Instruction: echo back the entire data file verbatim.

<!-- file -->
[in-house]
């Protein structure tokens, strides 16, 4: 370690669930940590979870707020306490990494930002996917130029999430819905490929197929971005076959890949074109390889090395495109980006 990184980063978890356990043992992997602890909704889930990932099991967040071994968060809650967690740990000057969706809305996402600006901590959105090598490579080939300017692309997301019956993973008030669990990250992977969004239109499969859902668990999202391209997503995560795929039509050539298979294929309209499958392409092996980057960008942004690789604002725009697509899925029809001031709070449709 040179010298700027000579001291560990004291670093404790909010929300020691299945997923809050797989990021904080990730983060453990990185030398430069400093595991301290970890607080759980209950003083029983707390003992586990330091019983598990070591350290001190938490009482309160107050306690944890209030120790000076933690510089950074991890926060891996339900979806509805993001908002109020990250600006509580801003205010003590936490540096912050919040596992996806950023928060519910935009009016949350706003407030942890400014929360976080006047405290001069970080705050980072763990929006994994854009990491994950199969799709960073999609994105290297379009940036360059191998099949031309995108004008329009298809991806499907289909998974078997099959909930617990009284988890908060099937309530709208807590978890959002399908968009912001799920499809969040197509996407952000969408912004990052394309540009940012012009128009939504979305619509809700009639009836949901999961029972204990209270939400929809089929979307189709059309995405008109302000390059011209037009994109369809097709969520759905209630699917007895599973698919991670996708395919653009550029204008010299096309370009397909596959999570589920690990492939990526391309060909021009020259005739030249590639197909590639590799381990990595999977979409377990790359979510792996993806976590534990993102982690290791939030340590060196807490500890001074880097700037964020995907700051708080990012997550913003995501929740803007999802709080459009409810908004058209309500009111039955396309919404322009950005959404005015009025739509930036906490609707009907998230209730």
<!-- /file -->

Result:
[in-house]
């Protein structure tokens, strides 16, 4: 370690669930940590979870707020306490990494930002996917130029999430819905490929197929971005076959890949074109390889090395495109980006 990184980063978890356990043992992997602890909704889930990932099991967040071994968060809650967690740990000057969706809305996402600006901590959105090598490579080939300017692309997301019956993973008030669990990250992977969004239109499969859902668990999202391209997503995560795929039509050539298979294929309209499958392409092996980057960008942004690789604002725009697509899925029809001031709070449709 040179010298700027000579001291560990004291670093404790909010929300020691299945997923809050797989990021904080990730983060453990990185030398430069400093595991301290970890607080759980209950003083029983707390003992586990330091019983598990070591350290001190938490009482309160107050306690944890209030120790000076933690510089950074991890926060891996339900979806509805993001908002109020990250600006509580801003205010003590936490540096912050919040596992996806950023928060519910935009009016949350706003407030942890400014929360976080006047405290001069970080705050980072763990929006994994854009990491994950199969799709960073999609994105290297379009940036360059191998099949031309995108004008329009298809991806499907289909998974078997099959909930617990009284988890908060099937309530709208807590978890959002399908968009912001799920499809969040197509996407952000969408912004990052394309540009940012012009128009939504979305619509809700009639009836949901999961029972204990209270939400929809089929979307189709059309995405008109302000390059011209037009994109369809097709969520759905209630699917007895599973698919991670996708395919653009550029204008010299096309370009397909596959999570589920690990492939990526391309060909021009020259005739030249590639197909590639590799381990990595999977979409377990790359979510792996993806976590534990993102982690290791939030340590060196807490500890001074880097700037964020995907700051708080990012997550913003995501929740803007999802709080459009409810908004058209309500009111039955396309919404322009950005959404005015009025739509930036906490609707009907998230209730």